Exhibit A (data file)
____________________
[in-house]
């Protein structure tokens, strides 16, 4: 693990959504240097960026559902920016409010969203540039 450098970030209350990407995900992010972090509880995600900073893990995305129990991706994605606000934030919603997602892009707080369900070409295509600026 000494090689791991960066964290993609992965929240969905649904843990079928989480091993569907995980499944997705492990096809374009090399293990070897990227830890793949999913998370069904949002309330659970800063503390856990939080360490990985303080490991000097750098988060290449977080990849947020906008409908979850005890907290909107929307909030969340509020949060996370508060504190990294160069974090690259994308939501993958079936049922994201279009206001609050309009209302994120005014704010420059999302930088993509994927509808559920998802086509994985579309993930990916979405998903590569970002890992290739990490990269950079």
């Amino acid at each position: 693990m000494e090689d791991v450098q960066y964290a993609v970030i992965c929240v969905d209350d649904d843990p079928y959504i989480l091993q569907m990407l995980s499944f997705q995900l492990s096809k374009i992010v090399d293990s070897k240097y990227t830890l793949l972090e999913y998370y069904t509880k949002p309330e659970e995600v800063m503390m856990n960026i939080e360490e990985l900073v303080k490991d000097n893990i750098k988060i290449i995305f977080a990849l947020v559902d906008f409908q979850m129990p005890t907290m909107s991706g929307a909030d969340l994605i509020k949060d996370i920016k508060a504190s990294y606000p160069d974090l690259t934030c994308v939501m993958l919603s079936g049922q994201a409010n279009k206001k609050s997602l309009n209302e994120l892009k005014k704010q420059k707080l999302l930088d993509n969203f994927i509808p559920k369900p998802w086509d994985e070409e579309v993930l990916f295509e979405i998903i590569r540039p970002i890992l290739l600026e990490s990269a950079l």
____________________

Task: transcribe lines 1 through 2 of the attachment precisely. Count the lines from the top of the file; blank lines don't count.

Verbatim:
[in-house]
């Protein structure tokens, strides 16, 4: 693990959504240097960026559902920016409010969203540039 450098970030209350990407995900992010972090509880995600900073893990995305129990991706994605606000934030919603997602892009707080369900070409295509600026 000494090689791991960066964290993609992965929240969905649904843990079928989480091993569907995980499944997705492990096809374009090399293990070897990227830890793949999913998370069904949002309330659970800063503390856990939080360490990985303080490991000097750098988060290449977080990849947020906008409908979850005890907290909107929307909030969340509020949060996370508060504190990294160069974090690259994308939501993958079936049922994201279009206001609050309009209302994120005014704010420059999302930088993509994927509808559920998802086509994985579309993930990916979405998903590569970002890992290739990490990269950079």